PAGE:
by Grace Stapper
“The iris is the aristocrat of the gardening world. In temperament it is regal and unbending. The beauty and line of the flower is pure and wonderfully symmetrical. It is interesting for the modern gardener to know that the iris was well known to the ancient Greeks and Romans. The word Iris comes from the Greek, iris was the goddess of the rainbow. (Diana Beresford Kroeger)
“Perhaps the ultimate of garden magic is the unfolding of a bearded iris bud. The wonder is that a mere bud could hold such a spectacular flower’. (Roger E. Biles, The Complete Book of Garden Magic)
The species of iris that can be grown can match almost every gardening situation imaginable, from water gardens and bog gardens to acid, neutral or alkaline soils, to dry gardens and rock gardens. There are basically 3 types: bearded (rhizome), beardless (roots) and species (bulbs). Almost 300 species.
Bearded Iris grows best in temperate climates like ours, because they require winter dormancy. It allows the rhizome to convert the energy, which it collected all spring and summer through the plant’s foliage, into the production of new foliage and bloom stalks.
The (German) bearded irises have ‘brief but glorious blooming period’ (Lois Hole) Parts - falls are the 3 drooping petals, standards are the upright, beards are the fuzzy portion on centre of the falls (hairs guide insects toward the pollen and nectar) Orris powder is sourced from tall bearded iris and pallida iris. Used in perfumery and potpourri manufacture, gin, medicinal. Violet scented root, industry in Tuscany (Italy). Large flowers in wide range of colours, flat fan-like leaves. Colours are white, through pinks, yellows, biscuit colours, to purple and black. They come as bi-coloured, frilled and scalloped. Some are scented. Grow from rhizomes. They are classified as
1. Dwarf: Plant is small but flowers disproportionally large, 6-10’’
2. Intermediate: 15-17’’ b) picture of iris with 4 petals - unpredictable spring weather can make irises do weird things, eg. 4 petaling
3. Tall: 2-3.5 feet tall. They flower in the order of size - shortest to tallest. Plant in full sun. Don’t like wet areas. Divide every 3-4 years when flowers diminish.
Iris pallida ‘Variegata’ – Also called sweet bearded iris, 20’’ tall, green and ivory stripes, lavender-blue fragrant blooms. Striking foliage looks good all season, even in early spring.
Antique bearded iris – many antique irises have survived because they were so easily shared and ‘passed along’.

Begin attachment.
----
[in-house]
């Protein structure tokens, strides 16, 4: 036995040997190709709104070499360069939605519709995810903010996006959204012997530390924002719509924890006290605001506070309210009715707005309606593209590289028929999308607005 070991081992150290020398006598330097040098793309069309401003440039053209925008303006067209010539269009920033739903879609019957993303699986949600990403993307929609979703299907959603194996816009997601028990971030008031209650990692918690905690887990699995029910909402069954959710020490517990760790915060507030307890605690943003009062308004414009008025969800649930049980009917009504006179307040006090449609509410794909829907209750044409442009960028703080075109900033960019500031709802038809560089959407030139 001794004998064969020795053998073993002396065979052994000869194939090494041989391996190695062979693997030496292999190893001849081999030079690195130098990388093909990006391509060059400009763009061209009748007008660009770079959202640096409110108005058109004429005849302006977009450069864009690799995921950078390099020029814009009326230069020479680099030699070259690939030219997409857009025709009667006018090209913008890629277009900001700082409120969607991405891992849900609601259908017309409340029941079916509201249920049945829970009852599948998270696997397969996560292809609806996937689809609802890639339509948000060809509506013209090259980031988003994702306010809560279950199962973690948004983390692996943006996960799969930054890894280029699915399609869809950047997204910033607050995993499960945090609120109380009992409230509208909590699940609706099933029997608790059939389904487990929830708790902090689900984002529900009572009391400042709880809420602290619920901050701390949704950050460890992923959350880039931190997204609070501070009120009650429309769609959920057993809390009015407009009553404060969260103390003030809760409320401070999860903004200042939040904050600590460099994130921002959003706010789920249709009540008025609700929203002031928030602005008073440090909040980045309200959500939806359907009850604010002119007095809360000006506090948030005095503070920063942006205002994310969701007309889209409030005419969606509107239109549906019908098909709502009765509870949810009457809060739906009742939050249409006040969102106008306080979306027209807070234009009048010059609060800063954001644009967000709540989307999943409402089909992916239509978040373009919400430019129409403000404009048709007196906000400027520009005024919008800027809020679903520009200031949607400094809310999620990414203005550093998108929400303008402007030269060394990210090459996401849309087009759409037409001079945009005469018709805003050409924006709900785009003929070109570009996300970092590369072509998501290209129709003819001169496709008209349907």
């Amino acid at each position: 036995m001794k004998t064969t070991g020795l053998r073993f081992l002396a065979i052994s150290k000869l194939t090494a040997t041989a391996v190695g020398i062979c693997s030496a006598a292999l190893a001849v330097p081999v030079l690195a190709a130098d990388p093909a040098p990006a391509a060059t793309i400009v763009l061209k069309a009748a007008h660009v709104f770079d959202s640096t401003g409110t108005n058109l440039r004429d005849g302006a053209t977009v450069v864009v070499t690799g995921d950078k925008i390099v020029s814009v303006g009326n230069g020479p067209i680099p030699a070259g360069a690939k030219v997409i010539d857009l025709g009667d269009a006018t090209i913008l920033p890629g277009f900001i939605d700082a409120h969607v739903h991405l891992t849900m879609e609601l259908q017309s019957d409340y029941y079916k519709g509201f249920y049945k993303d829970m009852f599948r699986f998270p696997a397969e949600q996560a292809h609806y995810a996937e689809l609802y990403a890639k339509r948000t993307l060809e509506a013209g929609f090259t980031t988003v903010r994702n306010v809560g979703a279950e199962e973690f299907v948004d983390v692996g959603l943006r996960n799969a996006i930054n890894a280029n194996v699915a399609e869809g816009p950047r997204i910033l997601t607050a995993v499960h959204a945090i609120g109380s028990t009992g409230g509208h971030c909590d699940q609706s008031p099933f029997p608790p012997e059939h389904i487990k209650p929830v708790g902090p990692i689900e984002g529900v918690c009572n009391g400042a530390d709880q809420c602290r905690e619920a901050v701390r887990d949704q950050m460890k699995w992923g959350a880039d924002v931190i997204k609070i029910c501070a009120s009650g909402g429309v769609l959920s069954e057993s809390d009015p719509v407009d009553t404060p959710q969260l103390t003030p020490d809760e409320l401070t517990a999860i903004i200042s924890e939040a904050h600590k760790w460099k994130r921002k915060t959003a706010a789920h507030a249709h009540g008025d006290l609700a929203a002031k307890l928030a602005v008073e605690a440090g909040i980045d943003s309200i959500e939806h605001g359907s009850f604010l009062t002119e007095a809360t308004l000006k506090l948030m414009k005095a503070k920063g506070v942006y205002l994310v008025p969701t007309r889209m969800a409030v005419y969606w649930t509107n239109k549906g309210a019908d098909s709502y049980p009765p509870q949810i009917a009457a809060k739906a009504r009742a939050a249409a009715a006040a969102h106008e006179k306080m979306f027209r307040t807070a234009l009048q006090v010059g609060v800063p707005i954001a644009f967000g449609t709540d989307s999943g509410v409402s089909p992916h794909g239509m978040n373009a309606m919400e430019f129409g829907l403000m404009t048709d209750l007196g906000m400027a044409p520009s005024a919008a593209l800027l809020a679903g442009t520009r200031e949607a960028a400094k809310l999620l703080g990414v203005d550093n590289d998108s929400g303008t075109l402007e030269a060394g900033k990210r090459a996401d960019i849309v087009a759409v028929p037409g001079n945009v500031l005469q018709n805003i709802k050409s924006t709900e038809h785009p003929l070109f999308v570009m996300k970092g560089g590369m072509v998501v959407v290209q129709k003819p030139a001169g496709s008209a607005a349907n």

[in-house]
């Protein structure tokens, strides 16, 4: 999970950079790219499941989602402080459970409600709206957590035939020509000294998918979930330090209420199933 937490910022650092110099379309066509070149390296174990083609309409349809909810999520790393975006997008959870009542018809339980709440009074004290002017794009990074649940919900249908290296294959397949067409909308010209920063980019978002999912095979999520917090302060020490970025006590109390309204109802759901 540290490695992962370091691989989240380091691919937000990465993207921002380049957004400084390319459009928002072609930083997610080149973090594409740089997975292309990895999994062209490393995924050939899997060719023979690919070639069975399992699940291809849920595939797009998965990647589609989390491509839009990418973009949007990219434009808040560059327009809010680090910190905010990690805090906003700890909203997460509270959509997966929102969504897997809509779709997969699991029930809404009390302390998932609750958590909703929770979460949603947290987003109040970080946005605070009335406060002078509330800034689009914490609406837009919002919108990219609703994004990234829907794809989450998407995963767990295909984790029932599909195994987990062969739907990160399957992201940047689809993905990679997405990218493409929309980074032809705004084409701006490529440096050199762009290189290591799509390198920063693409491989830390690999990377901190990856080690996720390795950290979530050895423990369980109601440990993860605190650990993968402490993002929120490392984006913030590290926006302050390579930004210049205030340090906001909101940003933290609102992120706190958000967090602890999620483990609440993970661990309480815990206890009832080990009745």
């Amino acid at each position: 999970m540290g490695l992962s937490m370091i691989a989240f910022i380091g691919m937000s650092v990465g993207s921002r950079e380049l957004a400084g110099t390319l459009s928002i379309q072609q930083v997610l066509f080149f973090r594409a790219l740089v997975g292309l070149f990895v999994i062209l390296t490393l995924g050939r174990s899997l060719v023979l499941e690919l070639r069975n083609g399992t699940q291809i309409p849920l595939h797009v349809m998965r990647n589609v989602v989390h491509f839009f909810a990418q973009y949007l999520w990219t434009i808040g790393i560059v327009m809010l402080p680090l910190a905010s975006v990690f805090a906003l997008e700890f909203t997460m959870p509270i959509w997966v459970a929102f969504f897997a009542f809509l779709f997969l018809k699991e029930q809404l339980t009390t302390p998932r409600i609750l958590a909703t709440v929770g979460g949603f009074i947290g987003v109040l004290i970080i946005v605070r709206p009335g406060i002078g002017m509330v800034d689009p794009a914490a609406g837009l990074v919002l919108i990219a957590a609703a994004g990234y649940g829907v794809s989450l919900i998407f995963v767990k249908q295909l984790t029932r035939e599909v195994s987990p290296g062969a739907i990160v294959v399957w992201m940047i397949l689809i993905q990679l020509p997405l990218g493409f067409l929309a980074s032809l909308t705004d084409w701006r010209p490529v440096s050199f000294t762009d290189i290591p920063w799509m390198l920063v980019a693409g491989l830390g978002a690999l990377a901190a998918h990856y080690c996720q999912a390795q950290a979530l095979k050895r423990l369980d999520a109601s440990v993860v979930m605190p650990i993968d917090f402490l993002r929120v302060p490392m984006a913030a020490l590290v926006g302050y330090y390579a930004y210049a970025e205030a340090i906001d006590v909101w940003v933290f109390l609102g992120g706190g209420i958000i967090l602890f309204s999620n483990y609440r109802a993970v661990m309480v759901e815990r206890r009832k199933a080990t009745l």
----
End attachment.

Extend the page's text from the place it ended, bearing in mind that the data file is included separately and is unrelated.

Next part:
Reblooming – boast a second set of flowers in the fall. Many are the bearded types but also Japanese Siberians. Patience as they may need 2 years before they start blooming. White variety is named ‘immortality’.
Iris beardless or Apogon iris: Includes Siberian, Ensata (Japanese), Louisiana and Spuria irises.
Siberian iris: beardless 15-36’’ tall, have long and dense fibrous roots. Delicate looking flowers, tall stems and lasting grassy foliage. Bloom early June, a_er tall bearded iris has finished. Tolerates wet soil acidic conditions. Divide every 10 years. Among hardiest of all irises.
1. Iris versicolor – 2-3’ tall, native northern blue flag, found in marshes, wet ditches with acidic soil. Floral emblem of Quebec (1999). Debated: King Louis VII of France, named the iris (stylized flower, not likely lily) his ‘fleur-de-Louis’ in the 1100s, now fleur-de-lis, on the Quebec provincial flag.
2. Iris pseudacorus – 3-5’tall, yellow flag (alien, European), declared invasive, only yellow one likely to be found growing wild
3. Iris virginica – native N.A. perennial. Sun, acidic wet soil. Can be grown in shallow water. Light blue to violet colours, 2-2.5’ tall
Planting – division and planting diagram pg. 50, Basic Gardening Techniques. Best done after flowering, mid-August Plant rhizomes with back in the sunshine, ¾’’ out of soil. Rays of sun act as bacterial sterilant on rhizome and keep it healthy. Plant all rhizomes in same direction for more elegant display, 6-8’’apart. Plant so that flat side of leaves faces the direction from which you want to view the flowers. Cut flower stalk back to rhizome after flowering. Cuttng back leaves for appearance, affects the energy the plant absorbs, needed for next season’s blooms.
1. Iris borer – in fall, a nocturnal, nondescript moth lays eggs on the outer leaves of the iris where they overwinter. The larva hatch in early spring and feed/tunnel into rhizome and cause leaves to yellow and wilt, changing into pupae in mid summer. Move into the soil and pupae hatch as moth in about a month, the new adults mate and lay their eggs. They seldom anack in locations where rhizomes have a chance to bake. Practice good sanitation. Lift clump, separate, discard decayed parts, replant. Add handful ground limestone to each group. Borers can be killed in spring before they reach the rhizome by pressing leaves together. Late August, trim leaves to 4” to foil borer.
2. Soft rot – bacterial disease often introduced by the borers, or soil that is too wet. Leaves rot at the base, rhizome becomes soft and foul smelling. Dig up and remove smelly parts, dust with sulphur or bleach. Replant in better drainage. Apply wood ashes.
3. In damp or overcrowded conditions, leaf spot disease may occur. Give thorough dusting with dry wood ashes.